Which, for those managing billions, is far easier said than done. The revolution in the "market" prompted some founders to rethink their business models, "especially those who employ scores of managers that have been hamstrung by risk limits. They’ve cut their fees while some have stepped to the fore."
Among the most adversely impacted has been the formerly legendary macro HF, Brevan Howard.
Howard, whose clients are fleeing his Brevan Howard Asset Management, delegated management of his firm in September to deputies so he can focus on markets, according to people who know him. And earlier this year, the no-nonsense, straight-talking billionaire turned to coach and U.S. chess champion Josh Waitzkin to help hone his trading skills, the people said. Waitzkin, who was the subject of the 1993 film “Searching for Bobby Fisher,” runs programs that involve practicing mindfulness and journaling, according to his website. Brevan has lost 5.2 percent this year.
Paul Tudor Jones' whose Tudor Investment Corp. has also seen clients defect, last year told investors that he will handle a greater chunk of their money and push his managers to take on more risk. His fund is down 2.5% this year through June. And Caxton, where Law already manages most of the firm’s money, told investors that it was shifting away from a strategy called momentum. The firm has slumped 10.4% through June.
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To be sure, the pain for the industry's titans is (or may be) good news for the up and comers. Despite the current malaise, there are some bright spots. A cohort of younger managers such as Jeff Talpins and Chris Rokos have garnered billions in new investments this year, while macro funds that focus on emerging markets such as Glen Point Capital are outperforming. Alternatively, one can counter sarcastically that it is only a matter of time before central bankers flip their policies and all those who have gained YTD end up in the Bottom 20 list of HSBC's worst performing hedge funds.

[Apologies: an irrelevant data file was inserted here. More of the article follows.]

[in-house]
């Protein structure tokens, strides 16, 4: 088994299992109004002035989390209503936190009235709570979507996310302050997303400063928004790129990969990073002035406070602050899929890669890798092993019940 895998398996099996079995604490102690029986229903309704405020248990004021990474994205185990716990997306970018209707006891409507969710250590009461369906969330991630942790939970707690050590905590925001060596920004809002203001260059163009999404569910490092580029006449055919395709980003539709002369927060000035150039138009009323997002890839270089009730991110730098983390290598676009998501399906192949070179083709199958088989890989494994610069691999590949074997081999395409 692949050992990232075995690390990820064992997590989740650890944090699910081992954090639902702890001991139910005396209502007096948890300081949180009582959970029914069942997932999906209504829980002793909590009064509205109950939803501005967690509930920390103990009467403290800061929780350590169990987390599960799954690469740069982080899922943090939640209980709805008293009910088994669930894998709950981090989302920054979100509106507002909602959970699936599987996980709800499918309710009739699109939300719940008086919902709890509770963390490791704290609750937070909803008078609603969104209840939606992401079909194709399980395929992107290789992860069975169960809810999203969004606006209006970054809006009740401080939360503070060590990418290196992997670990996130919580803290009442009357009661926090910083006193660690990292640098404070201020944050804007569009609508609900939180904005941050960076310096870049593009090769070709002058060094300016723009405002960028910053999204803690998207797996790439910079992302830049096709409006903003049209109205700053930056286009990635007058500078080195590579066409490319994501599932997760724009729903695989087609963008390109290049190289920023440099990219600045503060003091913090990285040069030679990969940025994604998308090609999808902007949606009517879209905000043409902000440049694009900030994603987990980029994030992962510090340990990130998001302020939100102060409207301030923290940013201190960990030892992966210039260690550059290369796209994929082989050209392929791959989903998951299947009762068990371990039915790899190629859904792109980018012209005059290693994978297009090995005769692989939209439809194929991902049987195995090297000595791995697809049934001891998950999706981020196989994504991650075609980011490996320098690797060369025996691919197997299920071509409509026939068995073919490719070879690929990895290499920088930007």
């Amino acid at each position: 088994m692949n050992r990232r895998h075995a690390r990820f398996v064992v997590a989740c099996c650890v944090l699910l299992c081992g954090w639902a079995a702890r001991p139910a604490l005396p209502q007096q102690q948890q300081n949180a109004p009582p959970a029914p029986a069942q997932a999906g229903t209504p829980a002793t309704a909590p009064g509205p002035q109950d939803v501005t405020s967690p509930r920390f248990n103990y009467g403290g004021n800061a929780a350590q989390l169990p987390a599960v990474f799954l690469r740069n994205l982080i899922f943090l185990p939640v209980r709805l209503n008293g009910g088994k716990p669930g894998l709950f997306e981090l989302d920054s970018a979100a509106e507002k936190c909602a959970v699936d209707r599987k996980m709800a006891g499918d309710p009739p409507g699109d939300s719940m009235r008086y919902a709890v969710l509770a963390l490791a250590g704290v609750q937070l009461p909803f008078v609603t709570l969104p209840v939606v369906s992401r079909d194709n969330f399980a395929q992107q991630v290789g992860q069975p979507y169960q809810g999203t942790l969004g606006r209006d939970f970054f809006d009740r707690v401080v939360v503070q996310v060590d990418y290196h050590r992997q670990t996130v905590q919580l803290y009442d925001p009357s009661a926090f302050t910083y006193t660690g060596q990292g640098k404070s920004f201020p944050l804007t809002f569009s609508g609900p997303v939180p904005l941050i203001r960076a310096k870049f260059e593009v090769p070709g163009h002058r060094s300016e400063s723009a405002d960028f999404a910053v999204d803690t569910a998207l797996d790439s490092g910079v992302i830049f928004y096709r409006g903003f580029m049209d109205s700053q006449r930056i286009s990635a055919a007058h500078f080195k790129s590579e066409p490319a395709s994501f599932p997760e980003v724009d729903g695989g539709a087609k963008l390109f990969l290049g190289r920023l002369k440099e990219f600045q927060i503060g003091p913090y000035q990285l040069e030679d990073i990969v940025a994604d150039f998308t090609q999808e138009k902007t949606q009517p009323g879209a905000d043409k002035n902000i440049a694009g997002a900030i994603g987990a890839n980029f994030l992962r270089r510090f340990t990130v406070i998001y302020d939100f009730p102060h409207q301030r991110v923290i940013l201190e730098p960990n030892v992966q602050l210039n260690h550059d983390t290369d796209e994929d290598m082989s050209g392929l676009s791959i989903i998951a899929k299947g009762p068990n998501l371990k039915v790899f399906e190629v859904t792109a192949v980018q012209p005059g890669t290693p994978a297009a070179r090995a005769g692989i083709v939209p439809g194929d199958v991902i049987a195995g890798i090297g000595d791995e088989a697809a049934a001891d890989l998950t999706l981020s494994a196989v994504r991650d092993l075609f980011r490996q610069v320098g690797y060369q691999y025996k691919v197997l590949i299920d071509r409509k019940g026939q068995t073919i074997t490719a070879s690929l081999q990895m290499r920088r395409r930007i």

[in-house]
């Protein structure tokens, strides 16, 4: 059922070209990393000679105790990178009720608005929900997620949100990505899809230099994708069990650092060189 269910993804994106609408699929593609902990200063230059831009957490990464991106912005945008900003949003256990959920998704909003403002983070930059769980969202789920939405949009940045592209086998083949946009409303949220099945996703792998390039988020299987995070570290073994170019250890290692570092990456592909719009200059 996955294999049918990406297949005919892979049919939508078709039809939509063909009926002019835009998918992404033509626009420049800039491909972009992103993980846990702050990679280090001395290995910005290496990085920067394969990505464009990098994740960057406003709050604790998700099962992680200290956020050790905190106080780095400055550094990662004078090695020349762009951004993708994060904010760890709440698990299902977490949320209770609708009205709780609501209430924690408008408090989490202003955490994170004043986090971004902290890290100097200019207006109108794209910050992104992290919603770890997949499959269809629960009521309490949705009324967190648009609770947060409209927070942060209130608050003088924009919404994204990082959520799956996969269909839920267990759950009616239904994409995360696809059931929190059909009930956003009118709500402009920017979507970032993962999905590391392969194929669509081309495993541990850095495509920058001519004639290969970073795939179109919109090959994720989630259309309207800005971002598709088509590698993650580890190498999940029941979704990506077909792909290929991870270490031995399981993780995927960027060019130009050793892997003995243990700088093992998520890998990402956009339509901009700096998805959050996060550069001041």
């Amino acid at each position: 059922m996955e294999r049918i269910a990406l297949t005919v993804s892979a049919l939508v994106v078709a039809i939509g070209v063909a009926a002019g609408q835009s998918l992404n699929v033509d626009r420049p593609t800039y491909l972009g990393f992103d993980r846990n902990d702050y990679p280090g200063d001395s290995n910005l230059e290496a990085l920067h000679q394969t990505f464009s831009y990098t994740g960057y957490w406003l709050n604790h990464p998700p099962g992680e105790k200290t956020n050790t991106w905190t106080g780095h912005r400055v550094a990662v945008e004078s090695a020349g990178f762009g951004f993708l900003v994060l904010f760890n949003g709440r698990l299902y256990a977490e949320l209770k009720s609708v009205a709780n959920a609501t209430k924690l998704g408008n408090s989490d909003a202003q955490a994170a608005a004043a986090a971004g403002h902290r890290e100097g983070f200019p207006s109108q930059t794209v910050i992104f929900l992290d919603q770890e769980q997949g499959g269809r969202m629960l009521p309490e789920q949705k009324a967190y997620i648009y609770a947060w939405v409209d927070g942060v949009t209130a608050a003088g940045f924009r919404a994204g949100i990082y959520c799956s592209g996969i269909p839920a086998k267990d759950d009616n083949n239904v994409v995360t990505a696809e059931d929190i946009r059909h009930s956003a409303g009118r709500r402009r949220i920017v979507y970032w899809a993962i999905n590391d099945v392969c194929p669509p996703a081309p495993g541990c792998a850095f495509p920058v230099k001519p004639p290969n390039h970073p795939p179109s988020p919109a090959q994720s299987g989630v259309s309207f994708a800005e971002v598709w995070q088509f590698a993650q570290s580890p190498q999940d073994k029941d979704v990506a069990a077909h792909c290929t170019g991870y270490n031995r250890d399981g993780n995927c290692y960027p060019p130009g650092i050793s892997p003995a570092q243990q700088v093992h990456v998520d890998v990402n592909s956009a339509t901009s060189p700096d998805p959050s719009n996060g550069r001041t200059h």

Meanwhile, those who have left the industry look back on what once was, fondly. As Bloomberg concludes, Spindel remains upbeat. He’s managing his own money while putting the finishing touches to a book he’s co-written about the Federal Reserve that’s due to be published later this year. Spindel regularly rows on Washington’s Potomac River in a single scull rather than his former eight-man boat. One day he may return to managing other people’s money, he said. “I would love to be back in an eight again.”
Others, who are not quite so lucky to have had enough saved up for an optional retirement, are hardly as excited about what lies ahead.
Finally, courtesy of Bloomberg, here is a breakdown of YTD returns for some of the most prominent hedge funds.